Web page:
Former captain Willie Poching has backed controversial Samoa coach Matt Parish despite being turned away from their training base last month.
Poching was invited to Samoa’s World Cup training headquarters by the organisation’s chairman, but suffered the humiliation of being turned away on arrival.
Parish has been keen to protect his players from the media all tournament, having been upset by some of the reporting since their heavy opening-day defeat to England.
But speaking exclusively to Love Rugby League ahead of the big semi-final rematch, Poching insists he remains fully behind his nation.
“It came down to a little bit of a misunderstanding. I got an invite from the chairman to go and watch the team train, but was turned away,” he said.
“The coach rang me and apologised to his credit. He apologised that he didn’t know who I was. He thought I was a media person and he didn’t want a reporter at the training session, which I understand. Not only did he ring me, he asked me to meet him. I shook his hand after the Greece game and accepted his apology for the mistake that was made.
“Was I disappointed coming away from it? Yes, very much so, I was hurt in the moment. But what didn’t change was my support for my team and the boys.”
Willie Poching: There is an element of protection
Parish has been prickly with the media throughout the World Cup. Much like Wayne Bennett, or Brian McDermott, engaging with the press is the part of the job he would be happy to lose.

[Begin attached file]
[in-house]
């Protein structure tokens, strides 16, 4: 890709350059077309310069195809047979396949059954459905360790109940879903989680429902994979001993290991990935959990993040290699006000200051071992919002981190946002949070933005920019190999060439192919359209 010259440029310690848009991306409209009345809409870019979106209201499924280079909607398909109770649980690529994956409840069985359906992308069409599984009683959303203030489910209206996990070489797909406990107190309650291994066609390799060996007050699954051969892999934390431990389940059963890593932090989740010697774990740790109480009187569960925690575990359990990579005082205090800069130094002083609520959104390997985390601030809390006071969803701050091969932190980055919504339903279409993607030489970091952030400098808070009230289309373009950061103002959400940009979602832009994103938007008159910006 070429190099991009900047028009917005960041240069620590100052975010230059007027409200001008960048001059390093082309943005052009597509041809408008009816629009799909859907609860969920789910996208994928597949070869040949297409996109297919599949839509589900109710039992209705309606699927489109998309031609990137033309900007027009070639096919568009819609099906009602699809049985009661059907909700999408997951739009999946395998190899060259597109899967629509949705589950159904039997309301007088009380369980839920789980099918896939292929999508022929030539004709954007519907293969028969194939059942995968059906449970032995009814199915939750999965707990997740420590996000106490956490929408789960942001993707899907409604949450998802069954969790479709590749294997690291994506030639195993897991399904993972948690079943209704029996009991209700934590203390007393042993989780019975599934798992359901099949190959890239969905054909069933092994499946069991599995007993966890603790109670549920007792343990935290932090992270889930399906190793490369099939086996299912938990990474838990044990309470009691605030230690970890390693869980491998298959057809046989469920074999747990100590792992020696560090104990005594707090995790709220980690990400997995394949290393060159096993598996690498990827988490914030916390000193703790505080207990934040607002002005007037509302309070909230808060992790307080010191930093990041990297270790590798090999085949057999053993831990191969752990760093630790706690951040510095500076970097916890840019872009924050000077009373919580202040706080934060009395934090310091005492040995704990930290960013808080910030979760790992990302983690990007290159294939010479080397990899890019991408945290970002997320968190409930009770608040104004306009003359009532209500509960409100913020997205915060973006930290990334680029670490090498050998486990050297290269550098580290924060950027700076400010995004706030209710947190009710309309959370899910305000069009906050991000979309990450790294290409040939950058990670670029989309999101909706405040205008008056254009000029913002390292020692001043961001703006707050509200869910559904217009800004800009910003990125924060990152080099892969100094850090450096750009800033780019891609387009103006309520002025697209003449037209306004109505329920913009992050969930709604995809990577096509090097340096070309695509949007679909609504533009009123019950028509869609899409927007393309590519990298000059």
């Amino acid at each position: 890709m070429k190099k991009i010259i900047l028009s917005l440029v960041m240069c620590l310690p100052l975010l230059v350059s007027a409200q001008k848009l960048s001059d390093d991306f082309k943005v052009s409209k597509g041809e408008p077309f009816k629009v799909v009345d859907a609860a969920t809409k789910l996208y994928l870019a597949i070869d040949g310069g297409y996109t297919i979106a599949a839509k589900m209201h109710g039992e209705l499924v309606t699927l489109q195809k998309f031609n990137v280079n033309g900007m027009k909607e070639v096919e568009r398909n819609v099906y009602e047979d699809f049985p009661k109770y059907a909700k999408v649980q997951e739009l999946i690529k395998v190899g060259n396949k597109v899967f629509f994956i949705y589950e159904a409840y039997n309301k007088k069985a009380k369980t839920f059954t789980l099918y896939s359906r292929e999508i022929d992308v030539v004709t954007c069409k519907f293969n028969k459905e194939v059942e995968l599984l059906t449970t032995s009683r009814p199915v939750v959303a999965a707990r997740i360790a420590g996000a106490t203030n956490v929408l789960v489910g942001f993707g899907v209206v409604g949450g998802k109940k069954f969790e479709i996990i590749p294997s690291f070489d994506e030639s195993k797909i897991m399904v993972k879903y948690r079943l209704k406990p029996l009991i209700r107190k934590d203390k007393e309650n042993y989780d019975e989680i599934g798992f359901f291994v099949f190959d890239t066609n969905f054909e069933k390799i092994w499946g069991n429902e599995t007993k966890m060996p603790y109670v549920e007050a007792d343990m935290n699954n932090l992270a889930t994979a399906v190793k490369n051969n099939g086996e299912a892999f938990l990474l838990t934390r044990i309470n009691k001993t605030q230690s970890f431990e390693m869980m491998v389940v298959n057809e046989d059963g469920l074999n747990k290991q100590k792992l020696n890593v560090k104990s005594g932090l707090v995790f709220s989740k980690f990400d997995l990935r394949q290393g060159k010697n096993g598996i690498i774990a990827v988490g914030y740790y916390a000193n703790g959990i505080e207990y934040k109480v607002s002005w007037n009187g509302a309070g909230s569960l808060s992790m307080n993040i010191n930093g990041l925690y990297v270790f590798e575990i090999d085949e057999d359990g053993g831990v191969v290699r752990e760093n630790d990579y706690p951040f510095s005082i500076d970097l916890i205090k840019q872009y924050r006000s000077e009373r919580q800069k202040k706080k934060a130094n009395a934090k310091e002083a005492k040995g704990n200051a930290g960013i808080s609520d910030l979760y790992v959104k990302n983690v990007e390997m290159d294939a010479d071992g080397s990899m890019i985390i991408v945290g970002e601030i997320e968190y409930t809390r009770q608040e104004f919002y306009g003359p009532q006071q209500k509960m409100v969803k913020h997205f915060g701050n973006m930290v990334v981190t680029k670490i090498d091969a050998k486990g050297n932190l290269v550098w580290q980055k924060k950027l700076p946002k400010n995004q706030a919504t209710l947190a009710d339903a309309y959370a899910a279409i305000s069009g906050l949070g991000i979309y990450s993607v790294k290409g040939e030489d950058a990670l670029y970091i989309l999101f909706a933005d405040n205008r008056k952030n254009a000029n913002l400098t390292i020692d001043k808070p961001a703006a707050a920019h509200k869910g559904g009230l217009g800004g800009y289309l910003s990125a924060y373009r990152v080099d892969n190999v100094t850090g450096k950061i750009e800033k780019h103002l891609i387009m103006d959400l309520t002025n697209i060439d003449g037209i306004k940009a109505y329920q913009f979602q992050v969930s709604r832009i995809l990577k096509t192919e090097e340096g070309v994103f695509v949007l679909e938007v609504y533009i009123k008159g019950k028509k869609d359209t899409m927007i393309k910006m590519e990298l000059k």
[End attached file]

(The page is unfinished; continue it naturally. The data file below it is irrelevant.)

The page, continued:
He gave a cold and minimal press conference after his side’s heroic quarter-final win over Tonga, before Samoa’s jubilant players all left the ground on Sunday night without speaking to the waiting media – presumably as instructed by their head coach.
The previous week following their final group win over France, Parish asked journalists if they were planning to ‘write the truth this week’.
“Some coaches are like that, each to their own,” Poching explains – a coach himself of course – on the brand new Love Rugby League podcast ahead of the World Cup finals.
“Wayne Bennett doesn’t have the greatest relationship with the press either. Most of us understand the role the media plays and the importance you have in helping our game grow and spreading the word.
“He (Parish) has football games to win. I’m sure their focus was already on to the semi-final straight away. There is an element of protection. You don’t want to say something that gives them extra motivation or be taken out of context by the media or opposition. So rather than say something you regret you say nothing at all.”
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